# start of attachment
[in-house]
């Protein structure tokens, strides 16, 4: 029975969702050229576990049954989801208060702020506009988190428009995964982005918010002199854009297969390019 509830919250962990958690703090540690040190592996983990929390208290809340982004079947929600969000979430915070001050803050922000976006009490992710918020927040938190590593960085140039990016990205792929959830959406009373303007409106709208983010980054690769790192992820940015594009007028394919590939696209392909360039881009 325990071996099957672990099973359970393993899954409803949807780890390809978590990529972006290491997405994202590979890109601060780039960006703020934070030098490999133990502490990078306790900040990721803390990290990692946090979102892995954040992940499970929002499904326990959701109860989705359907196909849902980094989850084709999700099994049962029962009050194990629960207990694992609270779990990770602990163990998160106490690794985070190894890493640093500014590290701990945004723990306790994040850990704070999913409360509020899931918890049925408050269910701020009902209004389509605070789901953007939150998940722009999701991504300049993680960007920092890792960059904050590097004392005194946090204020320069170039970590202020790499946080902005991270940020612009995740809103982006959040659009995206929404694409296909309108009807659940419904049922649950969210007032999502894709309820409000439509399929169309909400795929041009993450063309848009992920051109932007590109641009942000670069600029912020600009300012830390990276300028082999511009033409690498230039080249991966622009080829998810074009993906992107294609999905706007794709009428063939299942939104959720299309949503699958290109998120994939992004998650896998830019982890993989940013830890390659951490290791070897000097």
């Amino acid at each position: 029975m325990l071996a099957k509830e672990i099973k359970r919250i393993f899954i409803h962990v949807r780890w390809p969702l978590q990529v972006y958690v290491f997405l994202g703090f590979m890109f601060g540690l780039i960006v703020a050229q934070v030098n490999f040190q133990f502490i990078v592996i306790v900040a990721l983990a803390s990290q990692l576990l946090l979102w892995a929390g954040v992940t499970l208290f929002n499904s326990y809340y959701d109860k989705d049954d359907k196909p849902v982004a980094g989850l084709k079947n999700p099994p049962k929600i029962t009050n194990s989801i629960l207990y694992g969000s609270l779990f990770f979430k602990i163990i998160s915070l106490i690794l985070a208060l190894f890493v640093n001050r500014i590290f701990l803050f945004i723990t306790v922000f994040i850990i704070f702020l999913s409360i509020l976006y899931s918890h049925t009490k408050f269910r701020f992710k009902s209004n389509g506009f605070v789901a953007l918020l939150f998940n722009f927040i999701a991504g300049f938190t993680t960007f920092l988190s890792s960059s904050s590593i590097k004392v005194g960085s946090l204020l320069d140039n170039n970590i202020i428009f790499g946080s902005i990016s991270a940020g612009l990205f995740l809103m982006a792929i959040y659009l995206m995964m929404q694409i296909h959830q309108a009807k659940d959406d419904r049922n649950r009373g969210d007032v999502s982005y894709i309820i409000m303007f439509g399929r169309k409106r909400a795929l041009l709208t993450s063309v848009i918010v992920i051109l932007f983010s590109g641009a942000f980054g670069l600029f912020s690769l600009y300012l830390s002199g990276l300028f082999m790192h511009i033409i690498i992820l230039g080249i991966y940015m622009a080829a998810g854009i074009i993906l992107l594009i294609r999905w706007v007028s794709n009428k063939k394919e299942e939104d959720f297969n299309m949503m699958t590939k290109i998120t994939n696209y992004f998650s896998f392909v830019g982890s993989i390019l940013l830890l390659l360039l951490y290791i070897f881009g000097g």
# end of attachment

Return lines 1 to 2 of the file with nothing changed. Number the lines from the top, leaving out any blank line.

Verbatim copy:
[in-house]
């Protein structure tokens, strides 16, 4: 029975969702050229576990049954989801208060702020506009988190428009995964982005918010002199854009297969390019 509830919250962990958690703090540690040190592996983990929390208290809340982004079947929600969000979430915070001050803050922000976006009490992710918020927040938190590593960085140039990016990205792929959830959406009373303007409106709208983010980054690769790192992820940015594009007028394919590939696209392909360039881009 325990071996099957672990099973359970393993899954409803949807780890390809978590990529972006290491997405994202590979890109601060780039960006703020934070030098490999133990502490990078306790900040990721803390990290990692946090979102892995954040992940499970929002499904326990959701109860989705359907196909849902980094989850084709999700099994049962029962009050194990629960207990694992609270779990990770602990163990998160106490690794985070190894890493640093500014590290701990945004723990306790994040850990704070999913409360509020899931918890049925408050269910701020009902209004389509605070789901953007939150998940722009999701991504300049993680960007920092890792960059904050590097004392005194946090204020320069170039970590202020790499946080902005991270940020612009995740809103982006959040659009995206929404694409296909309108009807659940419904049922649950969210007032999502894709309820409000439509399929169309909400795929041009993450063309848009992920051109932007590109641009942000670069600029912020600009300012830390990276300028082999511009033409690498230039080249991966622009080829998810074009993906992107294609999905706007794709009428063939299942939104959720299309949503699958290109998120994939992004998650896998830019982890993989940013830890390659951490290791070897000097």